Recruiters use LinkedIn every day to find candidates. And, if they connect with you elsewhere first, they’ll use LinkedIn to learn more about you.
Therefore, how you use LinkedIn as a job seeker matters, from what you post in your profile to how you interact. To that end, we asked The HT Group Technical Recruiter Celeste Mortensen to give job seekers her top tips based on how recruiters use LinkedIn.
First, it’s OK to be skeptical. Many job seekers have become leery of job searching on LinkedIn because of the sheer number of bots and scammers posing as legitimate recruiters, which is understandable. But that doesn’t mean LinkedIn isn’t filled with reputable recruiters eager to find you. When a recruiter reaches out with a job opportunity, do a little digging on that recruiter to, at the very least, verify that they’re a real person. Follow these additional tips as well. And never, ever pay upfront for a job or recruiter.
Don’t use automated responses. A canned response to a job shared on LinkedIn, like “I would like to learn more about this opportunity,” will surely be ignored. Recruiters can also fall prey to bots and scammers when they use LinkedIn, so they’ll avoid interactions that don’t seem genuine. “What would you like to learn? What interests you about the role? What questions can I answer? It’s important to give me anything that confirms you read the message and not just the subject line,” Mortensen says, adding that it’s a double whammy when a candidate doesn’t respond to questions the recruiter fires back, like “When are you available to chat?”
Match your resume to your LinkedIn (to your real life, please). “I see a lot of ‘Start date – Present,’ but then, when I get the resume, it turns out the candidate hasn’t worked since 2022,” Mortensen explains. “What’s worse is when neither the resume nor the LinkedIn profile shows the correct dates. It’s fine if someone hasn’t worked in a while, but it’s better to disclose that upfront. Don’t wait for the recruiter or employer to dig into your history or try to get references only to find that you left the company eight months ago.”
Don’t over-list your technical skills. “You don’t need to list the technical skills you’re not using, not interested in using, or only studied for two days in college. While it may seem beneficial to come up in as many searches as possible, it can devalue your true top skills and make it unclear on what type of job it is you’re actually qualified for or interested in doing,” Mortensen advises, adding the example of a Cyber Security Analyst who wants to work in Cyber Security. “They don’t C++ or Waterfall at the top of their profile.”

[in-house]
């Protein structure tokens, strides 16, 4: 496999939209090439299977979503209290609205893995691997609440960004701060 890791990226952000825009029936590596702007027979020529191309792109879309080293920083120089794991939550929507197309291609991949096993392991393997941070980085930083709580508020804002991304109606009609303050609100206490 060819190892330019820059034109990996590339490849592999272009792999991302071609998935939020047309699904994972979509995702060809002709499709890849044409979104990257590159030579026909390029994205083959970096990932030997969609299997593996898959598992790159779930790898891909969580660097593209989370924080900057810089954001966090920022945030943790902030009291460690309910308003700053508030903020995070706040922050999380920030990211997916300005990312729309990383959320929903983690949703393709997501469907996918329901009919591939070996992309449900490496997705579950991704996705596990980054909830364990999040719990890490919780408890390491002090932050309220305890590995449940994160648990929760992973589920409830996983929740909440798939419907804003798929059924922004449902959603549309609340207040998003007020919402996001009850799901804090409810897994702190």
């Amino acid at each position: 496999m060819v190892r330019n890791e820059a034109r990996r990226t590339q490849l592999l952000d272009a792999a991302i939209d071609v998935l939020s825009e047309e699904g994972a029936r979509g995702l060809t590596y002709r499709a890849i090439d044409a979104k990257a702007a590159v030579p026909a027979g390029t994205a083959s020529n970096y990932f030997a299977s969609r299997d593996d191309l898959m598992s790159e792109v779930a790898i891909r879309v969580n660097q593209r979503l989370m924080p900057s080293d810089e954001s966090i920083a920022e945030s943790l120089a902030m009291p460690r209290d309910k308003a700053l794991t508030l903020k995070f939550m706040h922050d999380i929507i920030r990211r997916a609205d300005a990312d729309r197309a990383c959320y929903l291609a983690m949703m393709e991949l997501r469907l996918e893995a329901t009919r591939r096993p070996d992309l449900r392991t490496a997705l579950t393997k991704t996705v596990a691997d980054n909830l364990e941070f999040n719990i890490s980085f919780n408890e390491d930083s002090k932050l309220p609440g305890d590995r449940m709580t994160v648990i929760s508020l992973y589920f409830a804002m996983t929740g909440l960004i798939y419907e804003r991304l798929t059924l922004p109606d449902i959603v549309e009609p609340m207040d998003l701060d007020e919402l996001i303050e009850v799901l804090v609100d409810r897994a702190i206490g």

Be discoverable. When recruiters use LinkedIn, they often run targeted searches to find candidates who best fit their needs. To show up in the right searches, keep your location current and consider using the “open to work” function, either publicly or just for recruiters to see (more tips about that here). “This is particularly helpful for filling contract or short-term positions. It’s unlikely I’ll try to pull someone out of what looks like an eight-year tenure for a job that lasts six months. That’s another good reason to include the end date if you’re not currently working. Maybe you had a long tenure and just got laid off, but without that information, I am more likely to interact with the candidate who appears interested in new opportunities,” Mortensen admits.
Use the space below your name (the “Headline” section) to highlight your value. This one comes from The HT Group Founder and CEO Mark Turpin, who admits that seeing that spot underutilized is a bit of a pet peeve. “Just putting your job title there is a wasted opportunity,” he says. “Use that space to sell yourself because you know that 100% of the people interviewing you will be pulling up your LinkedIn profile before they make a decision.” See more tips here, and take a look at Mark’s own headline for inspiration:
Don’t burn bridges. Lastly, says Mortensen, it’s a good idea to respond to recruiters who use LinkedIn to find you, even if the opportunity isn’t quite right. “I always appreciate a quick note, even if the candidate isn’t interested. ‘Thanks for reaching out, but it’s not a match; I’m only looking for remote work; or I’m not looking at this time’ goes a long way,” she adds. It can keep you in the recruiter’s pipeline and give them a better idea of the type of job you’re seeking.
Searching for the right job can be one of the hardest things you’ll ever do. Use LinkedIn to make it easier and do much of the legwork for you. The better you are at setting yourself up for success, the more likely you’ll be found by great recruiters.